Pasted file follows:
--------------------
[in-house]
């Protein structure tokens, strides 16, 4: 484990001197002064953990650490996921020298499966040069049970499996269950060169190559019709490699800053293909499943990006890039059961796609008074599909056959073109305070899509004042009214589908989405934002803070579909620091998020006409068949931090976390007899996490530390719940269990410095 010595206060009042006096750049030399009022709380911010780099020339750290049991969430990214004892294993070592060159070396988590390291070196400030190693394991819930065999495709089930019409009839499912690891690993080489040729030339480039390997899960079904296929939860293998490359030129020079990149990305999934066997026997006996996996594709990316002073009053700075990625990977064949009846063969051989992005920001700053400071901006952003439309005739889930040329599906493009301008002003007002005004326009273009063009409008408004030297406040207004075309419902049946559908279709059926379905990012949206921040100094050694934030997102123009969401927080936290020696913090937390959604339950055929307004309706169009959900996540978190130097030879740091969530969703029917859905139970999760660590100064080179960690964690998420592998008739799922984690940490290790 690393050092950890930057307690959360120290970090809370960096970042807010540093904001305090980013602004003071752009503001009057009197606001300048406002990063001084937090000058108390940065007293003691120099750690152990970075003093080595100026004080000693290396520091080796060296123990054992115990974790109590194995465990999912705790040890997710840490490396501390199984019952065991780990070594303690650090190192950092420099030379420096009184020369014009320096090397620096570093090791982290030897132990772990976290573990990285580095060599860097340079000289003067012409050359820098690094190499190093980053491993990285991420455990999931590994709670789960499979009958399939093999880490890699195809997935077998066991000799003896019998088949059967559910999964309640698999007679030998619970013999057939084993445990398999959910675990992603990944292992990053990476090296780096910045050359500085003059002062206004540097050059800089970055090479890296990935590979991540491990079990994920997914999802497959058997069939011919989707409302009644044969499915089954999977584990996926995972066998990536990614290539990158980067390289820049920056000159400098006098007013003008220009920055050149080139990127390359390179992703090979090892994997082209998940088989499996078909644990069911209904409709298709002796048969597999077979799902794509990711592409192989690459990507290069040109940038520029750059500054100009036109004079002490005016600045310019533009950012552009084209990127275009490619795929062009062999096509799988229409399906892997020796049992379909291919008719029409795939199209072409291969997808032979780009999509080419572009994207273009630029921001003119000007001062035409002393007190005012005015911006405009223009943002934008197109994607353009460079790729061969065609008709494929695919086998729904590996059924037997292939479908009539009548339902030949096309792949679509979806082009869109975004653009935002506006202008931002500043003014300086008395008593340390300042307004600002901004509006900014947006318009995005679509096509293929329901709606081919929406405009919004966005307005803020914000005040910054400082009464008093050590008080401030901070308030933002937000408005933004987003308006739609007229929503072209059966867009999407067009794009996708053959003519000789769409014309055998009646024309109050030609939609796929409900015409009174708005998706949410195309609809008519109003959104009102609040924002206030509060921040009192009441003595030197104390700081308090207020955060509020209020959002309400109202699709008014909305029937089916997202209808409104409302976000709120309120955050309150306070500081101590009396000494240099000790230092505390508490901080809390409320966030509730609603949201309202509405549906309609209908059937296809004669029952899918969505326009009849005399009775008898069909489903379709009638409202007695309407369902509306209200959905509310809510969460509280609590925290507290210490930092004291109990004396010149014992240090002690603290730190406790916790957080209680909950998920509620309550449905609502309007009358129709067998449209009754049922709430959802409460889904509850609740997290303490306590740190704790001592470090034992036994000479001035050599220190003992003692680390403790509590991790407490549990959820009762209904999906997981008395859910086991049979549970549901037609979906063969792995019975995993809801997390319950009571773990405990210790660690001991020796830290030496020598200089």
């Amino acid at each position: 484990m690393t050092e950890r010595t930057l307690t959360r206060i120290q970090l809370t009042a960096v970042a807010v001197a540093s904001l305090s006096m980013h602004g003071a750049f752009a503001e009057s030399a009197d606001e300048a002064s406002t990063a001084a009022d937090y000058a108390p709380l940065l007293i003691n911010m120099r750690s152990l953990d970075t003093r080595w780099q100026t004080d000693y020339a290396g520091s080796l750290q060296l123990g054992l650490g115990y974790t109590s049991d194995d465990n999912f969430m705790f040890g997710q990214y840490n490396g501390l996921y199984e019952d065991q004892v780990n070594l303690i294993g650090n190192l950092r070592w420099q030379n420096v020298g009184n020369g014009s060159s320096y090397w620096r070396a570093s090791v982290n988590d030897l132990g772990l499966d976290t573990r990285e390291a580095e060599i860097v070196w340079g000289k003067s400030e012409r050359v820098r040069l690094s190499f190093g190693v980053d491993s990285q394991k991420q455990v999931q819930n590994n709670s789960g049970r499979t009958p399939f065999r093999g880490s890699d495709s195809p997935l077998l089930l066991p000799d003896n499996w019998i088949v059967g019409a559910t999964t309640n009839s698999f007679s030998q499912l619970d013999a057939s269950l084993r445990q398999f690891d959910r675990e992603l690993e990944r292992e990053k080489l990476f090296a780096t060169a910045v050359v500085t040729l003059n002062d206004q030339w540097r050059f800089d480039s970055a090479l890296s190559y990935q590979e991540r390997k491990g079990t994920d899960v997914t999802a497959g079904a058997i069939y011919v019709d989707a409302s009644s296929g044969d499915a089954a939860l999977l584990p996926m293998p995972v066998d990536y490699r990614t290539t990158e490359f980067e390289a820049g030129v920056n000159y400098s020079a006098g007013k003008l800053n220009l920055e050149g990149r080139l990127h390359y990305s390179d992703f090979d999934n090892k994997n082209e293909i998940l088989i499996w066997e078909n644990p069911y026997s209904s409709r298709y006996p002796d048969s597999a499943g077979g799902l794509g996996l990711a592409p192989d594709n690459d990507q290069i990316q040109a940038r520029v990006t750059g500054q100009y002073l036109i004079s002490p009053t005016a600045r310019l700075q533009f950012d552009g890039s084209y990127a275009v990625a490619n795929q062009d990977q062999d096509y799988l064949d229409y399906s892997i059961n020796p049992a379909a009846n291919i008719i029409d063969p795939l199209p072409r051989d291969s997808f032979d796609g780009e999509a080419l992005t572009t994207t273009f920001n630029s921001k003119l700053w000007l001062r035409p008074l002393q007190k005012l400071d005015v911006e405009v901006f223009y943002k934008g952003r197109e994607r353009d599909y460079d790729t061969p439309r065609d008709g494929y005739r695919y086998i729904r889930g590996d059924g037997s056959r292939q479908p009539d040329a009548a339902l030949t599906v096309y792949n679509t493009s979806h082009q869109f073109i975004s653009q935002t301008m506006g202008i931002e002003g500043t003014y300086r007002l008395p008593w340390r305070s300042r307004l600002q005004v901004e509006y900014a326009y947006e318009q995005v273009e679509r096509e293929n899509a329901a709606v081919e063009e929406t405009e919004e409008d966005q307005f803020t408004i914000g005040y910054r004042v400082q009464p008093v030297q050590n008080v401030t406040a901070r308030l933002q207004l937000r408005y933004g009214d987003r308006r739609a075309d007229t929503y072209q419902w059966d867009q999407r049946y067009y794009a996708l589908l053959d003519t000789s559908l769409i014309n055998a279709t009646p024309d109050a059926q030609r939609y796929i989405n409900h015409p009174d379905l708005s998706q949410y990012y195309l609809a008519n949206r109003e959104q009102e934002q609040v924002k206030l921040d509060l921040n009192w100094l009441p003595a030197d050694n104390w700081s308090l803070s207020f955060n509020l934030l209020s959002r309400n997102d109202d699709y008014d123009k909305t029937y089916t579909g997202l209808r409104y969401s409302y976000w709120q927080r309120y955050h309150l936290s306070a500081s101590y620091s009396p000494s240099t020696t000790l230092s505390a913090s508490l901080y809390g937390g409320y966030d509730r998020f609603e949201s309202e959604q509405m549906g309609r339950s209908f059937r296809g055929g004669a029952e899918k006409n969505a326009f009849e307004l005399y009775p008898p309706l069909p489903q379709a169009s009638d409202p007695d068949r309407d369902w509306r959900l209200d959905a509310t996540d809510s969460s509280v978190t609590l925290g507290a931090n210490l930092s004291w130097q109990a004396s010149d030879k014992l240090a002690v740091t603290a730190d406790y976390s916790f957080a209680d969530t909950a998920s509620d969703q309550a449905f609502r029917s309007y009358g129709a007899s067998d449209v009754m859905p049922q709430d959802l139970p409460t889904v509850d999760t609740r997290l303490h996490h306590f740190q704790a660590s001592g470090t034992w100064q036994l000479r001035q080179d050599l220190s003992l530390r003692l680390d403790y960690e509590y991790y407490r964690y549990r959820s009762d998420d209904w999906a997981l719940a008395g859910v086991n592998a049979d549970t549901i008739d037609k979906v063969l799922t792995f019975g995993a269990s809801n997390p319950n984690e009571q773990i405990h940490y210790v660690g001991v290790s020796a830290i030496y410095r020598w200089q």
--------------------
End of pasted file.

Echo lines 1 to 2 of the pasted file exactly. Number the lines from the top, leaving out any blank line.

[in-house]
């Protein structure tokens, strides 16, 4: 484990001197002064953990650490996921020298499966040069049970499996269950060169190559019709490699800053293909499943990006890039059961796609008074599909056959073109305070899509004042009214589908989405934002803070579909620091998020006409068949931090976390007899996490530390719940269990410095 010595206060009042006096750049030399009022709380911010780099020339750290049991969430990214004892294993070592060159070396988590390291070196400030190693394991819930065999495709089930019409009839499912690891690993080489040729030339480039390997899960079904296929939860293998490359030129020079990149990305999934066997026997006996996996594709990316002073009053700075990625990977064949009846063969051989992005920001700053400071901006952003439309005739889930040329599906493009301008002003007002005004326009273009063009409008408004030297406040207004075309419902049946559908279709059926379905990012949206921040100094050694934030997102123009969401927080936290020696913090937390959604339950055929307004309706169009959900996540978190130097030879740091969530969703029917859905139970999760660590100064080179960690964690998420592998008739799922984690940490290790 690393050092950890930057307690959360120290970090809370960096970042807010540093904001305090980013602004003071752009503001009057009197606001300048406002990063001084937090000058108390940065007293003691120099750690152990970075003093080595100026004080000693290396520091080796060296123990054992115990974790109590194995465990999912705790040890997710840490490396501390199984019952065991780990070594303690650090190192950092420099030379420096009184020369014009320096090397620096570093090791982290030897132990772990976290573990990285580095060599860097340079000289003067012409050359820098690094190499190093980053491993990285991420455990999931590994709670789960499979009958399939093999880490890699195809997935077998066991000799003896019998088949059967559910999964309640698999007679030998619970013999057939084993445990398999959910675990992603990944292992990053990476090296780096910045050359500085003059002062206004540097050059800089970055090479890296990935590979991540491990079990994920997914999802497959058997069939011919989707409302009644044969499915089954999977584990996926995972066998990536990614290539990158980067390289820049920056000159400098006098007013003008220009920055050149080139990127390359390179992703090979090892994997082209998940088989499996078909644990069911209904409709298709002796048969597999077979799902794509990711592409192989690459990507290069040109940038520029750059500054100009036109004079002490005016600045310019533009950012552009084209990127275009490619795929062009062999096509799988229409399906892997020796049992379909291919008719029409795939199209072409291969997808032979780009999509080419572009994207273009630029921001003119000007001062035409002393007190005012005015911006405009223009943002934008197109994607353009460079790729061969065609008709494929695919086998729904590996059924037997292939479908009539009548339902030949096309792949679509979806082009869109975004653009935002506006202008931002500043003014300086008395008593340390300042307004600002901004509006900014947006318009995005679509096509293929329901709606081919929406405009919004966005307005803020914000005040910054400082009464008093050590008080401030901070308030933002937000408005933004987003308006739609007229929503072209059966867009999407067009794009996708053959003519000789769409014309055998009646024309109050030609939609796929409900015409009174708005998706949410195309609809008519109003959104009102609040924002206030509060921040009192009441003595030197104390700081308090207020955060509020209020959002309400109202699709008014909305029937089916997202209808409104409302976000709120309120955050309150306070500081101590009396000494240099000790230092505390508490901080809390409320966030509730609603949201309202509405549906309609209908059937296809004669029952899918969505326009009849005399009775008898069909489903379709009638409202007695309407369902509306209200959905509310809510969460509280609590925290507290210490930092004291109990004396010149014992240090002690603290730190406790916790957080209680909950998920509620309550449905609502309007009358129709067998449209009754049922709430959802409460889904509850609740997290303490306590740190704790001592470090034992036994000479001035050599220190003992003692680390403790509590991790407490549990959820009762209904999906997981008395859910086991049979549970549901037609979906063969792995019975995993809801997390319950009571773990405990210790660690001991020796830290030496020598200089």